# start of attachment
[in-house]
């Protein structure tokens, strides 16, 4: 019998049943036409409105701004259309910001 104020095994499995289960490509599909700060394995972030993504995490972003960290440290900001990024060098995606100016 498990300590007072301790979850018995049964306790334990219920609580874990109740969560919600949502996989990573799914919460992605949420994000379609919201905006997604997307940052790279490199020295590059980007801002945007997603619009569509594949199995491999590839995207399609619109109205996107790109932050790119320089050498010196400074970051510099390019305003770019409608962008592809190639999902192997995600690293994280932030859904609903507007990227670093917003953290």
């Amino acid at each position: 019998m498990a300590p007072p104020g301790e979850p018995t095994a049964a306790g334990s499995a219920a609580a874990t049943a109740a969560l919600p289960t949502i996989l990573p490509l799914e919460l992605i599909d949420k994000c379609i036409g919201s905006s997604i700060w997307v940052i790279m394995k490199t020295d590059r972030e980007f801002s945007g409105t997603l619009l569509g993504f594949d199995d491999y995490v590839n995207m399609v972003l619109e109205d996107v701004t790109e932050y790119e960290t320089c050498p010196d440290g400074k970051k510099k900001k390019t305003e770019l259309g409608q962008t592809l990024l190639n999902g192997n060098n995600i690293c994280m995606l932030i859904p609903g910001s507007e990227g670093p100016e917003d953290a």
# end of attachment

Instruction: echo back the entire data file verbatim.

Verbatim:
[in-house]
């Protein structure tokens, strides 16, 4: 019998049943036409409105701004259309910001 104020095994499995289960490509599909700060394995972030993504995490972003960290440290900001990024060098995606100016 498990300590007072301790979850018995049964306790334990219920609580874990109740969560919600949502996989990573799914919460992605949420994000379609919201905006997604997307940052790279490199020295590059980007801002945007997603619009569509594949199995491999590839995207399609619109109205996107790109932050790119320089050498010196400074970051510099390019305003770019409608962008592809190639999902192997995600690293994280932030859904609903507007990227670093917003953290």
């Amino acid at each position: 019998m498990a300590p007072p104020g301790e979850p018995t095994a049964a306790g334990s499995a219920a609580a874990t049943a109740a969560l919600p289960t949502i996989l990573p490509l799914e919460l992605i599909d949420k994000c379609i036409g919201s905006s997604i700060w997307v940052i790279m394995k490199t020295d590059r972030e980007f801002s945007g409105t997603l619009l569509g993504f594949d199995d491999y995490v590839n995207m399609v972003l619109e109205d996107v701004t790109e932050y790119e960290t320089c050498p010196d440290g400074k970051k510099k900001k390019t305003e770019l259309g409608q962008t592809l990024l190639n999902g192997n060098n995600i690293c994280m995606l932030i859904p609903g910001s507007e990227g670093p100016e917003d953290a």